I understand that he isn't passing much stool. That makes sense because if he vomits most or all of what he eats there won't be any ingesta to make stool.
He is likely dehydrated because he has been vomiting, but if even water is making him vomit you need to take it away from him for now.
In most cases vomiting is triggered by eating something they should not, too much table food, too many treats or something they find outdoors.
More serious causes of vomiting at this age include toxin ingestions, viral or bacterial infections, inflammatory bowel disease, internal organ failure (kidney or liver disease or diabetes), or a full or partial gastrointestinal obstruction. Since he is an older fellow then an abdominal mass is also a possible cause. A mass could also place pressure on his stomach making him feel full, and thus not want to eat.
His drive to drink water may be due to dehydration because he has vomited so much, but I am concerned that it is more likely due to organ failure or possible internal bleeding from a mass.
Because he is an older guy that is vomiting even water ideally he would see a veterinarian now.
If that isn't possible for whatever reason there are some things we can try at home, but if he's not improving quickly he should see a veterinarian for an examination, some diagnostic testing, intravenous fluids and injectable medication to settle his stomach.
To try and settle his stomach you can give either:
1) Pepcid ac (famotidine) at a dose of one 10mg tablet per 20 to 40 pounds of body weight every 12 hours
2) Prilosec (omeprazole) at a dose of one half of a 20mg tablet per 20 to 40 pounds of body weight every 24 hours
These are acid reducers and may help settle his stomach and get him feeling better and hopefully get his appetite back. They can be given as needed for several days.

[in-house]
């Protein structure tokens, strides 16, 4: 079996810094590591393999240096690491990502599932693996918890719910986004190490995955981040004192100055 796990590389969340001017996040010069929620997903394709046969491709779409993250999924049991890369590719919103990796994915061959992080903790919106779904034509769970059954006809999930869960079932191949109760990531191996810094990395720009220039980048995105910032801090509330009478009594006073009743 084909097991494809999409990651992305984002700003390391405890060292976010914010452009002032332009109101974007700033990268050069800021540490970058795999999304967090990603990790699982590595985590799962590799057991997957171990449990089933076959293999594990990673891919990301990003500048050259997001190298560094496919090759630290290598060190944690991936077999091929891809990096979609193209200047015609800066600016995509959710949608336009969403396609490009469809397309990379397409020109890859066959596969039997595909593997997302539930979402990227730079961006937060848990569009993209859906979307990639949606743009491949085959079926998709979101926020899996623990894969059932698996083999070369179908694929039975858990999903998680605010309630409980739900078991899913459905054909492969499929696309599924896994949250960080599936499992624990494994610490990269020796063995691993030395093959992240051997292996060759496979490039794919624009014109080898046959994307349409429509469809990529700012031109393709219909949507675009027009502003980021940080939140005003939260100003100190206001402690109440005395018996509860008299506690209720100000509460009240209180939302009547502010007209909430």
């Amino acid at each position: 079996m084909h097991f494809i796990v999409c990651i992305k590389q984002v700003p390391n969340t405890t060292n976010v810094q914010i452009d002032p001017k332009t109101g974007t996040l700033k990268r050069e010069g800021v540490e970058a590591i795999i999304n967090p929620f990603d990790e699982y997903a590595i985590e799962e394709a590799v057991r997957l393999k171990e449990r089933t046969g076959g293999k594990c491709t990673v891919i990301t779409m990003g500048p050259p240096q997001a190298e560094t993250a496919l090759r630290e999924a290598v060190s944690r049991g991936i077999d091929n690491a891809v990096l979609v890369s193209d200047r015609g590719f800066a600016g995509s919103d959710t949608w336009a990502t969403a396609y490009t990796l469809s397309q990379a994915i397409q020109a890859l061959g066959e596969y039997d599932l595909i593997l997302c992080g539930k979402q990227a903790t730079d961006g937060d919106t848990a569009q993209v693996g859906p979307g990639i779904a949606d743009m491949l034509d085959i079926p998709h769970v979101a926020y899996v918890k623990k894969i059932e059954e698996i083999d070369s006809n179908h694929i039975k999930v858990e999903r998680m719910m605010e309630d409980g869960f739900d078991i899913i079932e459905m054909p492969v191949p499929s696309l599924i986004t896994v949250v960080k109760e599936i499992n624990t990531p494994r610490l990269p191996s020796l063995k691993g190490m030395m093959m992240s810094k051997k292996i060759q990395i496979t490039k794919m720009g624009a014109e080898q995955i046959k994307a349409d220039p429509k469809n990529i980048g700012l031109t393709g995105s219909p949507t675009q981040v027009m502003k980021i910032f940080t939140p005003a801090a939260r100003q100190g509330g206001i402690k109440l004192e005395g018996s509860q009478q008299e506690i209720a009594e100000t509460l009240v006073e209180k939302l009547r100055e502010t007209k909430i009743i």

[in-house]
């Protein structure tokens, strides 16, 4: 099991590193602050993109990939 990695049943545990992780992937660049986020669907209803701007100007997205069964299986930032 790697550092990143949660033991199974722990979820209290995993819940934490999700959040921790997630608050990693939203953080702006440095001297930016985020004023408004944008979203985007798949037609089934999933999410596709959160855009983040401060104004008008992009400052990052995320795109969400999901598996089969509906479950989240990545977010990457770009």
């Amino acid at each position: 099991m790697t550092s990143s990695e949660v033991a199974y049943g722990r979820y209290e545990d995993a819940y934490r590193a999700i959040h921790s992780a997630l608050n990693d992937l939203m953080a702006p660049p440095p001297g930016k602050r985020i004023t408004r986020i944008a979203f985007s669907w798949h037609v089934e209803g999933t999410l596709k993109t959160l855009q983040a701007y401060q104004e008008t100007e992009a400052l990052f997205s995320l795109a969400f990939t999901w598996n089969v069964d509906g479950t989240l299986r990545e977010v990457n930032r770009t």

I would pick up all food for now and water for a couple hours to allow his stomach to settle after the acid reducers.
In a couple hours when you give him water make sure it is in small amounts only. If he drinks too much too quickly that can lead to vomiting. You can also offer ice cubes to lick. To get some electrolytes in you can offer him a 50:50 mix of pedialyte and water.
If there is no vomiting for 12 hours offer a bland diet of 1/3 boiled, minced, white skinless chicken or boiled, lean hamburger and 2/3 boiled, white rice mixed with some low salt chicken or beef broth to make it easy to lap up and swallow. If he refuses that you can offer a little meat baby food. If he refuses both then don't push it, he needs veterinary care.
But if things go well and he does eat and doesn't vomit feed him the bland diet for 2 to 3 days then slowly start to mix back in his regular food, a little more at each meal. It should take about 5 to 7 days to slowly convert him back to his regular diet.
If he continues to vomit even with the acid reducers, runs a fever (more than 103F rectally), or has a lower then normal temperature (less then 99F), has a tense painful belly, or an enlarged abdomen, or if he continues to refuse to eat he should see a veterinarian for an examination, diagnostics, injectable anti-nausea drugs intravenous fluids and supportive care.
Please let me know if you have any further questions.